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The African Union on Tuesday rejected tougher action against Zimbabwe saying only dialogue could solve the deepening crisis, while US President George Bush joined calls for President Robert Mugabe to step down.
Zimbabwe's government, which accuses Western powers of exploiting a cholera epidemic that has killed nearly 600 to bring Mugabe down, said it was taking serious measures to deal with the threats.
"It is time for Robert Mugabe to go," Bush said in Washington.
"Across the continent, African voices are speaking out to say now is the time for him to step down."
But the AU made clear it did not back calls for much tougher action.
"Only dialogue between the Zimbabwean parties, supported by the AU and other regional actors, can restore peace and stability to that country," said Salva Rweyemamu, spokesperson for AU chairperson and Tanzanian president Jakaya Kikwete.
Rweyemamu said sending peacekeeping troops or removing Mugabe by force, as proposed by prominent figures including Kenyan Prime Minister Raila Odinga and Nobel peace laureate Archbishop Desmond Tutu, were not options.
"We have a serious humanitarian crisis in Zimbabwe. We have cholera. Do they think that we can eradicate cholera with guns?"
Many African leaders see Mugabe as a hero of the liberation war from white minority rule. They also resent foreign interference.
A senior government official said South Africa would oppose any move to send troops to Zimbabwe.
Mugabe and opposition leader Morgan Tsvangirai reached a power-sharing deal brokered by former president Thabo Mbeki in September. But they are deadlocked over how to implement it.
The spreading cholera, coupled with chronic food shortages, has highlighted the economic collapse of Zimbabwe, once relatively prosperous. Basic foodstuffs are running out and prices of goods are beyond the reach of many.
Zimbabwe ordered goods and service price cuts to December 3 levels after they surged when the central bank raised withdrawal limits.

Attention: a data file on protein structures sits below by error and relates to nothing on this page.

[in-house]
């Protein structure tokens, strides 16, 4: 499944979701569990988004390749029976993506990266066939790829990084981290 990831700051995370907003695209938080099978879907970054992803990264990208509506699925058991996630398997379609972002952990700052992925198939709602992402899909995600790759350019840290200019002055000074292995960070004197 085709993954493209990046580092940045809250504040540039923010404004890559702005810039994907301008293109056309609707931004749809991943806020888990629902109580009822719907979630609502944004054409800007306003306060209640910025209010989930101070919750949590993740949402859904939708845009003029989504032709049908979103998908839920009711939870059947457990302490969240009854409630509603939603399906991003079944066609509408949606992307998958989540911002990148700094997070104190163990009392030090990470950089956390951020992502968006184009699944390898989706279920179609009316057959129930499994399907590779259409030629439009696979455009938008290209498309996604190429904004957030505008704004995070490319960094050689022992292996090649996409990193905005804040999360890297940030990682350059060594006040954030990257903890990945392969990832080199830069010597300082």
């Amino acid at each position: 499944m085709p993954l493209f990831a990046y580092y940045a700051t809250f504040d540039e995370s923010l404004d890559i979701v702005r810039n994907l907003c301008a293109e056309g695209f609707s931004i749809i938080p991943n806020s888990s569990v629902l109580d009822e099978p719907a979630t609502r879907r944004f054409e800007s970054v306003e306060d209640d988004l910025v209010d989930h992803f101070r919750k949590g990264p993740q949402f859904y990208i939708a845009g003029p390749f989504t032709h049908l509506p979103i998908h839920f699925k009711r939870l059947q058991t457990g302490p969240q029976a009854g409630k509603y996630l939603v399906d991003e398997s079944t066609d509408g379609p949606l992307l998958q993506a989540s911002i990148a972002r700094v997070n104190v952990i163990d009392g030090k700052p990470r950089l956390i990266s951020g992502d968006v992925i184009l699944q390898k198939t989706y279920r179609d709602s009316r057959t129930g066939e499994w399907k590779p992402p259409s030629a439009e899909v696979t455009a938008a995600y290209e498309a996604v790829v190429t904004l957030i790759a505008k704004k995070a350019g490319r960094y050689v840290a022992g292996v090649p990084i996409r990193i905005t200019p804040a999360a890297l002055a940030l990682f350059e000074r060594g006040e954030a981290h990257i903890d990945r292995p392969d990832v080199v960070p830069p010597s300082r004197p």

Mugabe's spokesperson George Charamba said the West was using the cholera outbreak to bring down Mugabe, 84.
He accused Britain and the United States of trying to put Zimbabwe back on the UN Security Council agenda.
Information Minister Sikhanyiso Ndlovu said that country was taking measures to address any threats.
"I will not tell you what, but the government is taking serious measures to offset any threats and any further sanctions on the people.
"We won this country through the barrel of the gun and we will defend it the way we won it," he said.
In a sign that Mugabe's traditional ally China may be distancing itself, Beijing stressed the need for the formation of a unity government.
In an address at The Hague, former UN secretary-general Kofi Annan said: "Due to the abject failure of its leadership, Zimbabwe is now moving rapidly to becoming a full-blown failed state."
The UN Office for the Coordination of Humanitarian Affairs said the number of cholera cases stood at 13 960, with 589 deaths. "It is total chaos, three hospitals in Harare are closed due to a lack of personnel," spokesperson Elisabeth Byrs said.
The World Health Organisation (WHO) said up to 60 000 could catch cholera if the epidemic gets out of control.